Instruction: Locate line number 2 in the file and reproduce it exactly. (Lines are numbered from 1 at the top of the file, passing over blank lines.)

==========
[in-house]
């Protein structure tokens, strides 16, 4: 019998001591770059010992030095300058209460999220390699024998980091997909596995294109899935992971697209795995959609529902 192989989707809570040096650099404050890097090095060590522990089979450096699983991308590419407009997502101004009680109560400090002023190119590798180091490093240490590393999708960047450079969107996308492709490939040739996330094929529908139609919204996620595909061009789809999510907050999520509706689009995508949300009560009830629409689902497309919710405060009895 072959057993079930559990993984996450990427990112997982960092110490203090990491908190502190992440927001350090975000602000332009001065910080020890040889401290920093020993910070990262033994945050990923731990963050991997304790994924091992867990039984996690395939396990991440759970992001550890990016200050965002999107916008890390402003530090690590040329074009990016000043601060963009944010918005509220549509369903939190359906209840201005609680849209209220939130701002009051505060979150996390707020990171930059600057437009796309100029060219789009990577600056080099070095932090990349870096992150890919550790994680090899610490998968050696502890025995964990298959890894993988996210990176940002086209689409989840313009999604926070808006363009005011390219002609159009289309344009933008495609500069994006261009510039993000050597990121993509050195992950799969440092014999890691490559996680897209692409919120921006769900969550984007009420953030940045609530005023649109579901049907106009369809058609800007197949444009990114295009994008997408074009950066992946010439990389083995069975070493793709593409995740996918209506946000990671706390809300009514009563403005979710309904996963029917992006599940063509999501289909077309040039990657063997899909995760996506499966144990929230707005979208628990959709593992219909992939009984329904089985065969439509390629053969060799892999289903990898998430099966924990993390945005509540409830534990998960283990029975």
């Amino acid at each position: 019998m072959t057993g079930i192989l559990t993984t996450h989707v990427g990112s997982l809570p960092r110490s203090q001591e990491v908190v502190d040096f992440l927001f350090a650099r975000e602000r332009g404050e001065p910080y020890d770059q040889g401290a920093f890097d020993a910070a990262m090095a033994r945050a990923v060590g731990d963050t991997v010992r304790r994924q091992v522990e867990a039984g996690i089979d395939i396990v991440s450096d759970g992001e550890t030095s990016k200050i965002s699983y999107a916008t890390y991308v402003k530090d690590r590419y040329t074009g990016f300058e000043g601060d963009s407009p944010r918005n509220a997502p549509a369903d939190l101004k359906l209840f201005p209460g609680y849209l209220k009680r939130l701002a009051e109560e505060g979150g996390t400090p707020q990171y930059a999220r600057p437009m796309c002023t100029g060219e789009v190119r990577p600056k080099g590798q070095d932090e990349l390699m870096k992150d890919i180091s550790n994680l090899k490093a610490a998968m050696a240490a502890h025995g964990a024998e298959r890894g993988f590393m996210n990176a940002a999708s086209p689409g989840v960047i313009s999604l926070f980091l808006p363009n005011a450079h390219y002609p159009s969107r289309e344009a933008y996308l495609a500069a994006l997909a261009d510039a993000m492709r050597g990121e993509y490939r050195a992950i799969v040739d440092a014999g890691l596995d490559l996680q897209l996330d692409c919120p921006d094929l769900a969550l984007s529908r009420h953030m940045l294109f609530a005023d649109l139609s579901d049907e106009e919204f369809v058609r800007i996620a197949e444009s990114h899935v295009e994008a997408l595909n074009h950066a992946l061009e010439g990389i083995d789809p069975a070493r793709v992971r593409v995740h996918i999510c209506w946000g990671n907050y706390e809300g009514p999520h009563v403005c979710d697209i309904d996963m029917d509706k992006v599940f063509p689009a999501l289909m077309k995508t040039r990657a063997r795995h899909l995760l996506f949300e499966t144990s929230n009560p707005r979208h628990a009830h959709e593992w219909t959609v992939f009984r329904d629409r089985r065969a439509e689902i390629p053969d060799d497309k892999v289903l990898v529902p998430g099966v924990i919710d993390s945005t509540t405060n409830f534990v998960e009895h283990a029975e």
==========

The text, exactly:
């Protein structure tokens, strides 16, 4: 019998001591770059010992030095300058209460999220390699024998980091997909596995294109899935992971697209795995959609529902 192989989707809570040096650099404050890097090095060590522990089979450096699983991308590419407009997502101004009680109560400090002023190119590798180091490093240490590393999708960047450079969107996308492709490939040739996330094929529908139609919204996620595909061009789809999510907050999520509706689009995508949300009560009830629409689902497309919710405060009895 072959057993079930559990993984996450990427990112997982960092110490203090990491908190502190992440927001350090975000602000332009001065910080020890040889401290920093020993910070990262033994945050990923731990963050991997304790994924091992867990039984996690395939396990991440759970992001550890990016200050965002999107916008890390402003530090690590040329074009990016000043601060963009944010918005509220549509369903939190359906209840201005609680849209209220939130701002009051505060979150996390707020990171930059600057437009796309100029060219789009990577600056080099070095932090990349870096992150890919550790994680090899610490998968050696502890025995964990298959890894993988996210990176940002086209689409989840313009999604926070808006363009005011390219002609159009289309344009933008495609500069994006261009510039993000050597990121993509050195992950799969440092014999890691490559996680897209692409919120921006769900969550984007009420953030940045609530005023649109579901049907106009369809058609800007197949444009990114295009994008997408074009950066992946010439990389083995069975070493793709593409995740996918209506946000990671706390809300009514009563403005979710309904996963029917992006599940063509999501289909077309040039990657063997899909995760996506499966144990929230707005979208628990959709593992219909992939009984329904089985065969439509390629053969060799892999289903990898998430099966924990993390945005509540409830534990998960283990029975």